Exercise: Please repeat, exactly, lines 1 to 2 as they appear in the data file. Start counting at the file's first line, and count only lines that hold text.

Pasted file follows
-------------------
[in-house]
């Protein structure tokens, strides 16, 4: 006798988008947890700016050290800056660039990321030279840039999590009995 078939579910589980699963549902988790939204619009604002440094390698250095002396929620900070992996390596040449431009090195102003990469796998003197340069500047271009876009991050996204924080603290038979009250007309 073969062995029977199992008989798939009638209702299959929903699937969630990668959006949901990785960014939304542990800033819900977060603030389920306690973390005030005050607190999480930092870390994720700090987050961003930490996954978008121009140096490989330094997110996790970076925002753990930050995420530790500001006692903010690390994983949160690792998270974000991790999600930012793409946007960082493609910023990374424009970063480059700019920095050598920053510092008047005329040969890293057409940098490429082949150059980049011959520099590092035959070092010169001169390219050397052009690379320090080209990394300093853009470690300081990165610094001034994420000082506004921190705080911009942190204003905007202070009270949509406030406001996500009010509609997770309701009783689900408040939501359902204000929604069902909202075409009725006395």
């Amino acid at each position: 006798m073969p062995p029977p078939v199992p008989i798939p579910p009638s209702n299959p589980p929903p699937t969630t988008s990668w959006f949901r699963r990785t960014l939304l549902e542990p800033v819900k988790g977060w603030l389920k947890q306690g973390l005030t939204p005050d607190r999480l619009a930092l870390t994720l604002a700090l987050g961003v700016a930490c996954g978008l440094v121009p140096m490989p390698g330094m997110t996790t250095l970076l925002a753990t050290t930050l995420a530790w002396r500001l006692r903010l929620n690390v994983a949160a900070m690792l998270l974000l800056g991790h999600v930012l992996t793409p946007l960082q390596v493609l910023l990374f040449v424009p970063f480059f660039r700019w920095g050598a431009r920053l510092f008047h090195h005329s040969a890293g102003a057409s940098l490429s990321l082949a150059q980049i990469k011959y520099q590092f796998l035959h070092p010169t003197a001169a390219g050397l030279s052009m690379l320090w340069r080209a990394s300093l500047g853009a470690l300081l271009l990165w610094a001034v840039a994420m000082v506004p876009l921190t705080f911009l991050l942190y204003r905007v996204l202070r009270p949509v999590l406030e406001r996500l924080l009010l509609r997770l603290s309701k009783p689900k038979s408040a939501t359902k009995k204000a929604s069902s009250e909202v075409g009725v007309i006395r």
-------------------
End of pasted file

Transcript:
[in-house]
């Protein structure tokens, strides 16, 4: 006798988008947890700016050290800056660039990321030279840039999590009995 078939579910589980699963549902988790939204619009604002440094390698250095002396929620900070992996390596040449431009090195102003990469796998003197340069500047271009876009991050996204924080603290038979009250007309 073969062995029977199992008989798939009638209702299959929903699937969630990668959006949901990785960014939304542990800033819900977060603030389920306690973390005030005050607190999480930092870390994720700090987050961003930490996954978008121009140096490989330094997110996790970076925002753990930050995420530790500001006692903010690390994983949160690792998270974000991790999600930012793409946007960082493609910023990374424009970063480059700019920095050598920053510092008047005329040969890293057409940098490429082949150059980049011959520099590092035959070092010169001169390219050397052009690379320090080209990394300093853009470690300081990165610094001034994420000082506004921190705080911009942190204003905007202070009270949509406030406001996500009010509609997770309701009783689900408040939501359902204000929604069902909202075409009725006395």